Again, the federal Conservative government has charged blindly into ideological battle with a decision to deny heroin to Vancouver addicts involved in a clinical research project.
The government's decision came shortly after Health Canada approved the program, which deals with addicts in life threatening situations for whom previous therapies have failed.
In this case, the strategy clearly fell under the heading of harm reduction, which generally acknowledges addiction as a health issue rather than a criminal one and seeks to reduce the harm created by it and by recognizing that eliminating the problem is often not possible. Stephen Harper's Conservatives are not fans of harm reduction. They have fought health authorities repeatedly on the issue, most notably challenging the existence of Vancouver's supervised injection site, despite evidence that it has reduced harm to some of our most vulnerable citizens.
Medical science has consistently backed up harm reduction as a sound philosophy. But the Tories have never been particularly interested in scientific evidence, much preferring ideological crusades.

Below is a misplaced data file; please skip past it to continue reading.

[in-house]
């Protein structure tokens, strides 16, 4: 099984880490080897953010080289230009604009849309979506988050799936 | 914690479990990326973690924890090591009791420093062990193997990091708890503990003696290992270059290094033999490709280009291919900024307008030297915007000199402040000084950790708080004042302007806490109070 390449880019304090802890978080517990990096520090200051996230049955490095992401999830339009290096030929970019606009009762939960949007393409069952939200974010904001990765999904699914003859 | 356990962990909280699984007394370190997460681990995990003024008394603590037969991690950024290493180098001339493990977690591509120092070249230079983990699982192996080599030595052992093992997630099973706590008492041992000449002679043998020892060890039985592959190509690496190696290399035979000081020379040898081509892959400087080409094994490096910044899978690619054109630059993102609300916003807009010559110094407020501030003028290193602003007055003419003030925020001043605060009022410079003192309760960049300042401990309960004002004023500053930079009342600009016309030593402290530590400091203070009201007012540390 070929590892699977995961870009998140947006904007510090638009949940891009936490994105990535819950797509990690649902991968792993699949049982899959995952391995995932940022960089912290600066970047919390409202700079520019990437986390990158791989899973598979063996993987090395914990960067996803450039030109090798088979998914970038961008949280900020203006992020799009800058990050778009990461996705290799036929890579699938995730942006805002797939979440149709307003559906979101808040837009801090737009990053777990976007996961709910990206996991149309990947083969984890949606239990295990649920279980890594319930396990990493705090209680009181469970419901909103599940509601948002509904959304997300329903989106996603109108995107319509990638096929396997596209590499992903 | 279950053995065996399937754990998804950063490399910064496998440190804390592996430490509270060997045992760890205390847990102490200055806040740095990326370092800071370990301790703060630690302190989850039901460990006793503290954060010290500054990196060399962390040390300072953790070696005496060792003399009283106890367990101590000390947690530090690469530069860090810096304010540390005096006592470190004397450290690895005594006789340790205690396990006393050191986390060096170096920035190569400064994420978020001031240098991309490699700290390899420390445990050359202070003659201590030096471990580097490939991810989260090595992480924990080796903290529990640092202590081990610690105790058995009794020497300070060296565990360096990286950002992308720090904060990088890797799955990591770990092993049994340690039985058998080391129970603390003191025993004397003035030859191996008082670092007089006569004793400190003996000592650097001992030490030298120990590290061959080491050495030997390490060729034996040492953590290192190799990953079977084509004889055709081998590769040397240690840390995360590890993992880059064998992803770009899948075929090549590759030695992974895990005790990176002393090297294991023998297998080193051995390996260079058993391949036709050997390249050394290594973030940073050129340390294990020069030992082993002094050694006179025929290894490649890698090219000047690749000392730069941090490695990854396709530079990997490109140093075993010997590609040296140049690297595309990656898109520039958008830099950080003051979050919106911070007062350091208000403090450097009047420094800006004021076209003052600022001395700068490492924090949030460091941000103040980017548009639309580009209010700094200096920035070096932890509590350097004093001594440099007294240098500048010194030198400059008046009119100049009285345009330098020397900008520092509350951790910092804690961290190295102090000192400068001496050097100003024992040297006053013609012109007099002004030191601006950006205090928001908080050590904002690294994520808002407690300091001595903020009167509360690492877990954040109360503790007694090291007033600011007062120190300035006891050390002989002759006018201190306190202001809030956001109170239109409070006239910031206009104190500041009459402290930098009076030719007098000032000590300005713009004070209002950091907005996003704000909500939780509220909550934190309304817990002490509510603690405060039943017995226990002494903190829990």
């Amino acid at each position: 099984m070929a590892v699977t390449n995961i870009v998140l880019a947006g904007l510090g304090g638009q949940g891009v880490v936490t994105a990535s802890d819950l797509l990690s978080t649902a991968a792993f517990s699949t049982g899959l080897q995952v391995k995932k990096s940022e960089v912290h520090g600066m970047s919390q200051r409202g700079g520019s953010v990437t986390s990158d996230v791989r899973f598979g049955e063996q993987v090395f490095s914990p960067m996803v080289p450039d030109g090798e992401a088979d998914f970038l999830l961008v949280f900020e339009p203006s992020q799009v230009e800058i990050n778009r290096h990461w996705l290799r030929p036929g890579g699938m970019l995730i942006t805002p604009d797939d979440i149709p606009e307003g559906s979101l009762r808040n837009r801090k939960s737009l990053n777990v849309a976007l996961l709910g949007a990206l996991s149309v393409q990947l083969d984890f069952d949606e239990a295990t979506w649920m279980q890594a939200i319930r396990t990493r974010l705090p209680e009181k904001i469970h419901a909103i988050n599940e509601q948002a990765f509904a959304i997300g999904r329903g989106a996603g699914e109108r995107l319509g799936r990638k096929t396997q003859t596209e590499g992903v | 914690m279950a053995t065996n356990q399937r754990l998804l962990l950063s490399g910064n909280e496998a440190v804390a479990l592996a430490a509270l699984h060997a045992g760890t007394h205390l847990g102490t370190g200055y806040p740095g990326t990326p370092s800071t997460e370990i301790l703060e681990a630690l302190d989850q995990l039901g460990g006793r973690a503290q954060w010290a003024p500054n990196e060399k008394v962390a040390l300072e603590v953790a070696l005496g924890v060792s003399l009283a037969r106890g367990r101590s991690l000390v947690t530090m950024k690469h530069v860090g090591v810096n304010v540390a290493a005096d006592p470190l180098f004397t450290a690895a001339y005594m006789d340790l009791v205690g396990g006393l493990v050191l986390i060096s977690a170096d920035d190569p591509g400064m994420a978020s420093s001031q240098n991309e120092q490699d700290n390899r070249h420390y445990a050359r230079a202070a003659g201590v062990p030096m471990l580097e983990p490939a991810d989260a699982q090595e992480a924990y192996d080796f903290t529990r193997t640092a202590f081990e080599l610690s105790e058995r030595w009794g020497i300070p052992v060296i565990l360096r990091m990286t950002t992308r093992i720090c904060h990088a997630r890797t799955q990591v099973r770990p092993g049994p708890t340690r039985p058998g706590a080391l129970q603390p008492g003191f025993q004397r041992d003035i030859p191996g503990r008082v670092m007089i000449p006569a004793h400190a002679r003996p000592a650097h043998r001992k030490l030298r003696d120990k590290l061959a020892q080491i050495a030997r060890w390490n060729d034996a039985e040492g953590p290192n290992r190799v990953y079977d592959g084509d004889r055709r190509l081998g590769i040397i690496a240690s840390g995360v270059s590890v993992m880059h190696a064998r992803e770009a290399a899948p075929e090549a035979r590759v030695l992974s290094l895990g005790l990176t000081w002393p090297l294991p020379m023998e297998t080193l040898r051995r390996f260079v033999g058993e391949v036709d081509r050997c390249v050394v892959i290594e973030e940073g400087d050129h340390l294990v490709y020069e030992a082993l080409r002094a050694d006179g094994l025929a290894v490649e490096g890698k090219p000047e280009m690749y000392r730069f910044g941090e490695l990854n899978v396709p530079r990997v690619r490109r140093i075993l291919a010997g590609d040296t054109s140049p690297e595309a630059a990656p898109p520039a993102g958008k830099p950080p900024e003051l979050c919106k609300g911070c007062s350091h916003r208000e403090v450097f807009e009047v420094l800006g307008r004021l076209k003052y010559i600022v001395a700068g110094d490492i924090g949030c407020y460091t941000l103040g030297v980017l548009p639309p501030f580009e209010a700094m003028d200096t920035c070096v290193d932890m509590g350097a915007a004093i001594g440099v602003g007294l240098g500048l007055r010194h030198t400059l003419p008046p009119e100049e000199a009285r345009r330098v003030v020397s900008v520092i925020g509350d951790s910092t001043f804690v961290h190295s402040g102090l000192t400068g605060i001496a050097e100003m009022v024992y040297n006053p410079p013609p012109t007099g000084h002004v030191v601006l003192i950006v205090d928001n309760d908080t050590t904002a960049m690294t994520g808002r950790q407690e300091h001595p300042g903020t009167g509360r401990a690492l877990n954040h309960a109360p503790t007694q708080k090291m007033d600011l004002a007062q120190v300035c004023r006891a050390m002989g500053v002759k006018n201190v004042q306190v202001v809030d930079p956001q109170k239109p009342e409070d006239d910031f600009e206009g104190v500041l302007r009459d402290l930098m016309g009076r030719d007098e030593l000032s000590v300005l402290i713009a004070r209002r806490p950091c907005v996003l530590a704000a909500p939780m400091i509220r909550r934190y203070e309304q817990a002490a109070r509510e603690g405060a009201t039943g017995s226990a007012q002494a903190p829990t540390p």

It's a pattern that's been repeated by the Tories in all areas where science has yielded a result that likely won't appeal to its base of political supporters.
"The answer of course is not to treat heroin addiction with heroin," said Health Minister Rona Ambrose at a press conference in Toronto. "Our goal must be to take heroin out of the hands of addicts. We must focus on treatment and... on recovery," There is, of course, no logic to this particular decision. The fact that the study participants are all long-term chronic addicts who have failed to respond to other treatment would indicate they will be taking heroin regardless. The only difference will be whether that occurs in a safe, controlled setting or on the streets.
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